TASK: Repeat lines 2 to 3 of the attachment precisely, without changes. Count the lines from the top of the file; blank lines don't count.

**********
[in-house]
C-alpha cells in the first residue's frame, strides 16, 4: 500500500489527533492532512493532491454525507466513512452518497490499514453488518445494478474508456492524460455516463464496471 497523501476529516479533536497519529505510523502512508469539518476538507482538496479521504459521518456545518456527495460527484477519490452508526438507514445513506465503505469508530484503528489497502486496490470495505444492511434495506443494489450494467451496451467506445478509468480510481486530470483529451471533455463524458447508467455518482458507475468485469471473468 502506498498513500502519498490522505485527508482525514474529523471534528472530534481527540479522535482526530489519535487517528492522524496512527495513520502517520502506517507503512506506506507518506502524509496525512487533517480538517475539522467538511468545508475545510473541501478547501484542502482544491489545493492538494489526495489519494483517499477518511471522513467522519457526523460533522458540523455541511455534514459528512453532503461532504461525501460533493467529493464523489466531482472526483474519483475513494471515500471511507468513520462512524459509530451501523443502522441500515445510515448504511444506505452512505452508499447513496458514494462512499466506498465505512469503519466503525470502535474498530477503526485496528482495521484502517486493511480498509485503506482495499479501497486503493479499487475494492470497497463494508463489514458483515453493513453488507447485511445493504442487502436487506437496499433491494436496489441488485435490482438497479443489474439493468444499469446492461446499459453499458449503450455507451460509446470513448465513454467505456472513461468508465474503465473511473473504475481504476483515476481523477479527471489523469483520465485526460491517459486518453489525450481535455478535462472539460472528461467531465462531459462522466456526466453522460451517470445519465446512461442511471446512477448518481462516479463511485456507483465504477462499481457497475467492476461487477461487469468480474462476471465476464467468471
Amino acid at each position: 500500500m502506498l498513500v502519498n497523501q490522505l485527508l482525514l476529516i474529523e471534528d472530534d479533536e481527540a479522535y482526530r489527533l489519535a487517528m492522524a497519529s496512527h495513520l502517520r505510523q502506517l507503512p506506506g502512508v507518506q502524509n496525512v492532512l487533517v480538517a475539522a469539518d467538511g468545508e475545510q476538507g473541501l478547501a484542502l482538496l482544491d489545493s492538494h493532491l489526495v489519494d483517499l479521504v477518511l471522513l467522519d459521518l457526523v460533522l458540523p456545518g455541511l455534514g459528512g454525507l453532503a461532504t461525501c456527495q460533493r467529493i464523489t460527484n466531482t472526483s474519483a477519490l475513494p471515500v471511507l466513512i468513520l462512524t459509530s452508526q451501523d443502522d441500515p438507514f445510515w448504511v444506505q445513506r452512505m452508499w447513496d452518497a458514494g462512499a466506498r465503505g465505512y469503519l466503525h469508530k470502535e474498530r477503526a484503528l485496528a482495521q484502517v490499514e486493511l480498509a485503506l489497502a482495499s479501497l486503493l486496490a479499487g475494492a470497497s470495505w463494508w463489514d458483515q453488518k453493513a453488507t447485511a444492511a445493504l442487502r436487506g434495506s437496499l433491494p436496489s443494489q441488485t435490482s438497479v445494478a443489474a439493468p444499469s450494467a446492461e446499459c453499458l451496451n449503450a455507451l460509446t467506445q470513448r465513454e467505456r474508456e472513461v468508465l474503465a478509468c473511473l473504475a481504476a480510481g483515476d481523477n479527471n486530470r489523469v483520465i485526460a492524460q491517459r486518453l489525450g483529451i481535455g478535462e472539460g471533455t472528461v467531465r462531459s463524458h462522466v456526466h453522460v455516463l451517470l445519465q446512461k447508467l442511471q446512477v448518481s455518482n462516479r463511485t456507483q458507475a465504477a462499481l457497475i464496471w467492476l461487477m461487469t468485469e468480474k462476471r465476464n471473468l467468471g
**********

C-alpha cells in the first residue's frame, strides 16, 4: 500500500489527533492532512493532491454525507466513512452518497490499514453488518445494478474508456492524460455516463464496471 497523501476529516479533536497519529505510523502512508469539518476538507482538496479521504459521518456545518456527495460527484477519490452508526438507514445513506465503505469508530484503528489497502486496490470495505444492511434495506443494489450494467451496451467506445478509468480510481486530470483529451471533455463524458447508467455518482458507475468485469471473468 502506498498513500502519498490522505485527508482525514474529523471534528472530534481527540479522535482526530489519535487517528492522524496512527495513520502517520502506517507503512506506506507518506502524509496525512487533517480538517475539522467538511468545508475545510473541501478547501484542502482544491489545493492538494489526495489519494483517499477518511471522513467522519457526523460533522458540523455541511455534514459528512453532503461532504461525501460533493467529493464523489466531482472526483474519483475513494471515500471511507468513520462512524459509530451501523443502522441500515445510515448504511444506505452512505452508499447513496458514494462512499466506498465505512469503519466503525470502535474498530477503526485496528482495521484502517486493511480498509485503506482495499479501497486503493479499487475494492470497497463494508463489514458483515453493513453488507447485511445493504442487502436487506437496499433491494436496489441488485435490482438497479443489474439493468444499469446492461446499459453499458449503450455507451460509446470513448465513454467505456472513461468508465474503465473511473473504475481504476483515476481523477479527471489523469483520465485526460491517459486518453489525450481535455478535462472539460472528461467531465462531459462522466456526466453522460451517470445519465446512461442511471446512477448518481462516479463511485456507483465504477462499481457497475467492476461487477461487469468480474462476471465476464467468471
Amino acid at each position: 500500500m502506498l498513500v502519498n497523501q490522505l485527508l482525514l476529516i474529523e471534528d472530534d479533536e481527540a479522535y482526530r489527533l489519535a487517528m492522524a497519529s496512527h495513520l502517520r505510523q502506517l507503512p506506506g502512508v507518506q502524509n496525512v492532512l487533517v480538517a475539522a469539518d467538511g468545508e475545510q476538507g473541501l478547501a484542502l482538496l482544491d489545493s492538494h493532491l489526495v489519494d483517499l479521504v477518511l471522513l467522519d459521518l457526523v460533522l458540523p456545518g455541511l455534514g459528512g454525507l453532503a461532504t461525501c456527495q460533493r467529493i464523489t460527484n466531482t472526483s474519483a477519490l475513494p471515500v471511507l466513512i468513520l462512524t459509530s452508526q451501523d443502522d441500515p438507514f445510515w448504511v444506505q445513506r452512505m452508499w447513496d452518497a458514494g462512499a466506498r465503505g465505512y469503519l466503525h469508530k470502535e474498530r477503526a484503528l485496528a482495521q484502517v490499514e486493511l480498509a485503506l489497502a482495499s479501497l486503493l486496490a479499487g475494492a470497497s470495505w463494508w463489514d458483515q453488518k453493513a453488507t447485511a444492511a445493504l442487502r436487506g434495506s437496499l433491494p436496489s443494489q441488485t435490482s438497479v445494478a443489474a439493468p444499469s450494467a446492461e446499459c453499458l451496451n449503450a455507451l460509446t467506445q470513448r465513454e467505456r474508456e472513461v468508465l474503465a478509468c473511473l473504475a481504476a480510481g483515476d481523477n479527471n486530470r489523469v483520465i485526460a492524460q491517459r486518453l489525450g483529451i481535455g478535462e472539460g471533455t472528461v467531465r462531459s463524458h462522466v456526466h453522460v455516463l451517470l445519465q446512461k447508467l442511471q446512477v448518481s455518482n462516479r463511485t456507483q458507475a465504477a462499481l457497475i464496471w467492476l461487477m461487469t468485469e468480474k462476471r465476464n471473468l467468471g